Emirates Air sponsors the Melbourne Cup and many major events in Australia. Worldwide it spends US$200 million a year on corporate communications and sponsorship.
While other airlines are struggling, Emirates keeps building, with 45 of the new giant A380 Airbus aircraft recently ordered. Critics say this is only possible because the company is government owned and is propped up by government oil dollars.
The fact is: Emirates is Dubai and Dubai is Emirates.
Aviation writer, Tom Ballantyne comments “ It really doesn't matter much which sport you look at, you will see Emirates, whether it's premier league soccer in the UK, horse racing all over the world, it is sponsoring Team New Zealand in the next America's Cup Challenge, golf, everything, you'll see the name Emirates.”
In all they've spent about $75 million in sponsorship, starting with the Australian Cricket team in the World Cup of '99, now it's horse racing, Aussie Rules, and symphony orchestras. (Link1 , Link2 )
Talking of horse racing, Australian racing's most lavish supporter, Bob Ingham, recently sold his vast Woodlands Stud to the ruler of Dubai for more than $460 million, which will result in Sheikh Mohammed bin Rashid al-Maktoum's Darley Stud dominating the breeding and racing of thoroughbreds in Australia. Ingham and his late brother Jack established Inghams Enterprises and made a $1 billion fortune from turning a nondescript chicken farm in Sydney's south into an Australian success story employing around 7000 people. The brothers also built the biggest racing and breeding operation in Australia.
Emirates Airline sponsored the 2007 the Cadbury Schweppes Australian PGA Championship as the Official Airline and a major sponsor of the event at Hyatt Regency Coolum, in Queensland.
Stephen Pearse, Emirates’ Vice President, Australia said:
“Emirates is committed to Australian sport and we believe sponsorship of world class events such as the PGA Championship is a vital element in our business strategy.”Max Garske, CEO of the PGA Australia, said “To have a major international airline as prestigious as Emirates join the PGA Championship as a major sponsor speaks volumes about the standing of the event and we hope that this is the start of a long and successful relationship between Emirates and the PGA.”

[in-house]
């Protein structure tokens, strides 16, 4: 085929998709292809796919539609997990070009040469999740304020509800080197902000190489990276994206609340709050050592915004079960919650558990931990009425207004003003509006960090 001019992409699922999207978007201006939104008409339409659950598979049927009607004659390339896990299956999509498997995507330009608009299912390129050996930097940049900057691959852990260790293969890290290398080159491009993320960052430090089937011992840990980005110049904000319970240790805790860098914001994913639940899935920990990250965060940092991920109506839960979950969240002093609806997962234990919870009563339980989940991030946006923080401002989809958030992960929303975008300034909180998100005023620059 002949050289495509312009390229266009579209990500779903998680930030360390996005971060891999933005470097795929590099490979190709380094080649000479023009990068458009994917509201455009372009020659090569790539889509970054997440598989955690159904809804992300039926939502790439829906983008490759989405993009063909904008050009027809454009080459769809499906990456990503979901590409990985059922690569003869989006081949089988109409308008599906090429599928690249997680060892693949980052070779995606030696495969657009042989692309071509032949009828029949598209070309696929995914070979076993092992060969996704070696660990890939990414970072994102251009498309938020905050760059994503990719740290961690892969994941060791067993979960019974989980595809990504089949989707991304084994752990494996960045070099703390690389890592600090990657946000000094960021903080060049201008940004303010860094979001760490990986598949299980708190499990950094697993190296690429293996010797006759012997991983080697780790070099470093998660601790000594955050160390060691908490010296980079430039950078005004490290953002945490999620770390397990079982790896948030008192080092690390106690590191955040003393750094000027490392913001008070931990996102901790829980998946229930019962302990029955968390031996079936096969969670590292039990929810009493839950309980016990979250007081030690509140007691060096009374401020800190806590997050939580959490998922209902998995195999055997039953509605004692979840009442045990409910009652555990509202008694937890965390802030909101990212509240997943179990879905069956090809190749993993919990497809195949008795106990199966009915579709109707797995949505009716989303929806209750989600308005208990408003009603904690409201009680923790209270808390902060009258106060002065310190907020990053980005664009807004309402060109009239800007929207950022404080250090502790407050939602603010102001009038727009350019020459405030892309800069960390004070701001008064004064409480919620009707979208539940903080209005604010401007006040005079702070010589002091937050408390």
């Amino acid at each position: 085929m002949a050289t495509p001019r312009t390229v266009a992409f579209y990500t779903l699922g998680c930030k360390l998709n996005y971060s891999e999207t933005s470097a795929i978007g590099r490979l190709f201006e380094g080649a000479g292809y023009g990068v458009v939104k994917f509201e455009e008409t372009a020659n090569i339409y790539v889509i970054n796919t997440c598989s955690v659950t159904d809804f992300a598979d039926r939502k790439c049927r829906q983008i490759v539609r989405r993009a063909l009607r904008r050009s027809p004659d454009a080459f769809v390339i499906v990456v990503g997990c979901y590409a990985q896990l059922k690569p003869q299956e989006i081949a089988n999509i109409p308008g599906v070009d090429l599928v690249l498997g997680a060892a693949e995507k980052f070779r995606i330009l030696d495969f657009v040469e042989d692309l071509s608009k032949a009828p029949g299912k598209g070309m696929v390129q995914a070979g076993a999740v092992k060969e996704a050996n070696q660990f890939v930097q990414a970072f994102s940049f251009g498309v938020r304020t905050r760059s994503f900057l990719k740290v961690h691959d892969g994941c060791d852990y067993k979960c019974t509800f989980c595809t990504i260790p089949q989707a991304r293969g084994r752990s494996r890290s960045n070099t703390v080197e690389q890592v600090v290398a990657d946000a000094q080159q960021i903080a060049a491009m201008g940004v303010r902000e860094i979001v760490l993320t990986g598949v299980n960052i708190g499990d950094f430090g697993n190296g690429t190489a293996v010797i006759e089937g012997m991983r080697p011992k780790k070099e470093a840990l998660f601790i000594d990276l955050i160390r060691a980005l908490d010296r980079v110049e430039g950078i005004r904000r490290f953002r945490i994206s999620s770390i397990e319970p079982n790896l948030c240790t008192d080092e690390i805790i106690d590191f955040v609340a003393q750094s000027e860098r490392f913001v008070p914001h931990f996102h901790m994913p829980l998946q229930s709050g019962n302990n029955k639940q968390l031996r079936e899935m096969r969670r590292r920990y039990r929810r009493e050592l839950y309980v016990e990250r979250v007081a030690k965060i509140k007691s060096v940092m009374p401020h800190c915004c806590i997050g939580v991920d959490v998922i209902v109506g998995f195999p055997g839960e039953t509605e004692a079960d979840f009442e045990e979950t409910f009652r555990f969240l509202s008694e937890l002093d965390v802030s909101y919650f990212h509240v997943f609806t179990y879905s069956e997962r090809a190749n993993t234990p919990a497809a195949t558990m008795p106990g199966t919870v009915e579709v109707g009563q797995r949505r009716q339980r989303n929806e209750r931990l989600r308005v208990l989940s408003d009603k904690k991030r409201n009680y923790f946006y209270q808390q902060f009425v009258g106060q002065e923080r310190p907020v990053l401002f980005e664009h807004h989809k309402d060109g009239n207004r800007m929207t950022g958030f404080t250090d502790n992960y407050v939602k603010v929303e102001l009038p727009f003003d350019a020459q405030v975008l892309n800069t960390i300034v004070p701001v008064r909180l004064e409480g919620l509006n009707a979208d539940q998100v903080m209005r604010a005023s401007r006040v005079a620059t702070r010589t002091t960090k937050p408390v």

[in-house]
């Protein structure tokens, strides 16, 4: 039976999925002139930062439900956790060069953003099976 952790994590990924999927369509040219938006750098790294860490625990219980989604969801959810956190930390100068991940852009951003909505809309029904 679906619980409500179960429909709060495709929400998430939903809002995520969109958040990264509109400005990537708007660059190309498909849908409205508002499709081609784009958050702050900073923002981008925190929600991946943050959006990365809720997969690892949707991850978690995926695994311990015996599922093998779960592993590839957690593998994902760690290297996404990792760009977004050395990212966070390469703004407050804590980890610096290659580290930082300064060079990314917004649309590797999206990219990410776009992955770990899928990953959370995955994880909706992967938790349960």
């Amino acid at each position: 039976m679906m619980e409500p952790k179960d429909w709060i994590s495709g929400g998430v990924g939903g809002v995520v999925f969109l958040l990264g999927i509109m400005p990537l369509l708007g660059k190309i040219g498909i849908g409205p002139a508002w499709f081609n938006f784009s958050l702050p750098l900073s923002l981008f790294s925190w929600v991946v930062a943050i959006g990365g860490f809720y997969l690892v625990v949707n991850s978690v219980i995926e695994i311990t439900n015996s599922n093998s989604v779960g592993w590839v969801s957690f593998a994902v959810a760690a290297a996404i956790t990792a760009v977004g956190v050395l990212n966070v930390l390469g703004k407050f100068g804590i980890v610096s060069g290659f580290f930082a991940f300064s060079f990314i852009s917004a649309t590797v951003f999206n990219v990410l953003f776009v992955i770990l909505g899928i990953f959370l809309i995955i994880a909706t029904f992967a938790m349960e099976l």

The volume of Emirates flights is impressive: from Sydney, they operate 14 flights per week to Dubai. The airline also flies double-daily services from both Melbourne and Perth, and seven flights per week from Brisbane, besides operating 28 flights per week into New Zealand. (reference)
There’s no doubt Emirates is big business. But it comes as a price, and that price is SHARIA!
So maybe a more accurate portrayal of the connection between Emirates and sport is to be found on the website: (The Nose on Your Face)
Or perhaps this description from Afghanistan:
”In a packed football stadium in Kabul, a woman in a blue burqa is taken from a vehicle and made to kneel on the edge of the penalty area. A Taliban fighter steps forward with an automatic rifle and shoots her in the back of the head, then pumps several more bullets into her prone body. The death in 1999 of Zarmeena, a mother of seven who was said to have killed her husband as he slept, has been seen around the world, thanks to another woman who was in the crowd that day. At great risk to herself, she smuggled a digital video camera into the stadium under her burqa and filmed the execution through the gauzy slit which permits the wearer a dim view of her surroundings. She was a member of RAWA, the Revolutionary Association of the Women of Afghanistan, an undercover feminist organisation, which has also filmed public amputations and the stoning of women.When the Taliban took over, they shoved women into virtual imprisonment – never appearing unveiled before any man outside their immediate family, never going out unescorted by a male relative, beaten for laughing or other "immodesty" in public, and never going to a male doctor.
Kidnapping and raping women occurred with virtual impunity. Female doctors and civil servants were forced out of their jobs and into burqas. A woman without a male relative was not allowed to go out at all, even to the doctor, and you had to paint the windows of your home black.
You might argue that an expansion of international business is good for Australia. We live in a free society and share an interest in promoting global trade.
A new book, Moral Markets, edited by Paul Zak, would support this argument, claiming that market exchanges work because they rely on character values such as honesty, trust, reliability and fairness, a set of shared values essential to the functioning of modern economies.
Zac argues that market exchange itself can lead to an understanding of what constitutes fair exchange, and in this way build social capital in the community. "Exchange is inherently other-regarding," Zak says:
"Both you and I must benefit if exchange is to occur. In this sense exchange in markets is virtuous: one must consider not only one's own needs but also the needs of another."
Sadly, the argument that market exchanges work because of shared values, cannot therefore apply to market exchanges with Islam.
Islam does not share our values:
Islam does not see us as equals, but views infidels, womens and blacks as inferior. There is no fairness.
Islam is happy to lie to infidels in order to spread Islam. There is no honesty, trust or reliablility.
As for Zac’s contention that:
“when viewing immoral acts, nearly all humans have a visceral, emotional and rapid neural response.”
So by allowing Emirates to buy out Australia bit by bit, we are selling our freedom and our rights to live peacably in our tolerant pluralistic society.
Sooner than we know it, our laws will be changed to accommodate sharia and we will become subjugated under Islam.
And then, all the money in the world won’t make up for our loss of freedom!